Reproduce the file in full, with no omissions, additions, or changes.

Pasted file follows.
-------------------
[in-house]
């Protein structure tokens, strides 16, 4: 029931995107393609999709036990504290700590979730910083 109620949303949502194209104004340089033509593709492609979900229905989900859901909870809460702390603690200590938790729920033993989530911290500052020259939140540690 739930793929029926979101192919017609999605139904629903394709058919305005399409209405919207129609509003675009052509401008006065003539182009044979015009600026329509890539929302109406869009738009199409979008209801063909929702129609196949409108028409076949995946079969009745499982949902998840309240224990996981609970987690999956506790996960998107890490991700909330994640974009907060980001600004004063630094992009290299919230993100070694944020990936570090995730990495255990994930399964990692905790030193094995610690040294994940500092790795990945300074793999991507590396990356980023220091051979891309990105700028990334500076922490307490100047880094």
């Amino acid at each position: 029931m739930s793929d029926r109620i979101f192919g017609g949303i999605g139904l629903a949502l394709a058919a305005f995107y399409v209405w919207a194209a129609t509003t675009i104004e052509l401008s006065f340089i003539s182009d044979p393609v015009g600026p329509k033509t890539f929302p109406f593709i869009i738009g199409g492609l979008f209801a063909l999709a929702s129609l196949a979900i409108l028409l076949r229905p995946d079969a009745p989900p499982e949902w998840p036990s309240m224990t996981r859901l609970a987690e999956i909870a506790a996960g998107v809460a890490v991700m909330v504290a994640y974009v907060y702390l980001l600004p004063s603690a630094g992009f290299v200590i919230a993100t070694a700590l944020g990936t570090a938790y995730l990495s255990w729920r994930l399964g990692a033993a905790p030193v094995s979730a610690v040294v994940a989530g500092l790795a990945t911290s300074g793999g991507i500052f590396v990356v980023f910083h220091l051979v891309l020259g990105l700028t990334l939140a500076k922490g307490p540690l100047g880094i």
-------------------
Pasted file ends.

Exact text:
[in-house]
């Protein structure tokens, strides 16, 4: 029931995107393609999709036990504290700590979730910083 109620949303949502194209104004340089033509593709492609979900229905989900859901909870809460702390603690200590938790729920033993989530911290500052020259939140540690 739930793929029926979101192919017609999605139904629903394709058919305005399409209405919207129609509003675009052509401008006065003539182009044979015009600026329509890539929302109406869009738009199409979008209801063909929702129609196949409108028409076949995946079969009745499982949902998840309240224990996981609970987690999956506790996960998107890490991700909330994640974009907060980001600004004063630094992009290299919230993100070694944020990936570090995730990495255990994930399964990692905790030193094995610690040294994940500092790795990945300074793999991507590396990356980023220091051979891309990105700028990334500076922490307490100047880094």
């Amino acid at each position: 029931m739930s793929d029926r109620i979101f192919g017609g949303i999605g139904l629903a949502l394709a058919a305005f995107y399409v209405w919207a194209a129609t509003t675009i104004e052509l401008s006065f340089i003539s182009d044979p393609v015009g600026p329509k033509t890539f929302p109406f593709i869009i738009g199409g492609l979008f209801a063909l999709a929702s129609l196949a979900i409108l028409l076949r229905p995946d079969a009745p989900p499982e949902w998840p036990s309240m224990t996981r859901l609970a987690e999956i909870a506790a996960g998107v809460a890490v991700m909330v504290a994640y974009v907060y702390l980001l600004p004063s603690a630094g992009f290299v200590i919230a993100t070694a700590l944020g990936t570090a938790y995730l990495s255990w729920r994930l399964g990692a033993a905790p030193v094995s979730a610690v040294v994940a989530g500092l790795a990945t911290s300074g793999g991507i500052f590396v990356v980023f910083h220091l051979v891309l020259g990105l700028t990334l939140a500076k922490g307490p540690l100047g880094i």